Staunton, August 12 – On August 6, a Russian anti-Semite attacked Vladimir Tsetlin, a distinguished senior researcher at the Moscow Institute for Medical-Biological Problems, saying that “Hitler didn’t get you, but I will.” The attacker chased him into a shop but no one around tried to stop him.
Commenting on this event, Igor Yakovenko of Yezhednevny zhurnal says that the attack, however tragic, was the work on one man; but what followed, “the deafening silence of the state” about it will be taken by many as “a sign of the government’s agreement” with the attack and thus an invitation to more (ej.ru/?a=note&id=36406).
In Soviet times, state anti-Semitism was always “a little shamefaced,” because communists couldn’t openly say they were anti-Semites given that the founder of their ideology was a Jew. But the phenomenon nonetheless existed both in the dark last years of Stalin’s rule and later under Brezhnev and his discriminatory regime.
“In the leadership of the USSR [in the latter period] functioned the so-called ‘Russian Party,’” Yakovenko recalls. “It was a strange informal union of people from literature and art with part of the leadership of the CPSU and the KGB.” It fought to promote Russian first nationalism and to exclude Jews from positions of prominence.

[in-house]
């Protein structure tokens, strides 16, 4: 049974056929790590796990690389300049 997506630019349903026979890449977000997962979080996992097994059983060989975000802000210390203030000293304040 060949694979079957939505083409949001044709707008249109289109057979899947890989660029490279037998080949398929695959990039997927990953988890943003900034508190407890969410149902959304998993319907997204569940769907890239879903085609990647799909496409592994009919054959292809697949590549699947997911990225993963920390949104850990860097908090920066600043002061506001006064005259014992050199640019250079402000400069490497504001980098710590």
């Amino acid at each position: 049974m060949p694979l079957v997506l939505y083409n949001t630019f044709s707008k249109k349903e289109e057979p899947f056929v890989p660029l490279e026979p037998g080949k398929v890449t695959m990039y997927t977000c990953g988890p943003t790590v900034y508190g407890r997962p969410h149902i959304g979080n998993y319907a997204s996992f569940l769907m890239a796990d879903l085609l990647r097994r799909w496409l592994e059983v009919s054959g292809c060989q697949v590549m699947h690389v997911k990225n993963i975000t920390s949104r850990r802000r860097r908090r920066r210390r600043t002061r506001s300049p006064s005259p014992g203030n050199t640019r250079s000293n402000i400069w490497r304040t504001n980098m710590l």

“When he came to power, Yury Andropov completed defeated the Russian Party as it got in the way of much that he wanted to do.” According to the Yezhednevny zhurnal commentator, “this was the only good deed he did during his short time in office.” But after Andropov died, the
Russian Party re-emerged.
Now, “in Putin’s Russia, the Rusisan Party in fact is in power,” Yakovenko says. “Today the favorite world on television and in Putin’s rhetoric and of other bosses is ‘Russophobia,
The very term that one of the most committed anti-Semites [of the Russian Party of the past] Igor Shafarevich used for the title of his chief work.”
Another Russian commentator, Vadim Zaydman, who now lives in Germany, says that he too sees anti-Semitism reemerging as Russian government policy now because Putin is himself an anti-Semite – he isn’t, Zaydman says – but because anti-Semitism is the last card authoritarian rulers have to play, especially in Russia (kasparov.ru/material.php?id=611506519DDCA).
Indeed, “the anti-Semitism of the not anti-Semitic Putin has brought Russia very close to the line beyond which is the rebirth of state anti-Semitism,” “the last card of the Putin dictatorship,” one it will play when Russians are no longer mobilized sufficiently by all the other enemies the Kremlin has offered them.
What makes this development especially disturbing is that it comes during a week when 74 years ago, Stalin launched his state anti-Semitic campaign under the banner of a fight against cosmopolitanism, exactly the same kind of cover that Putin’s fight against Russophobia appears to provide his regime to cover this most ancient evil.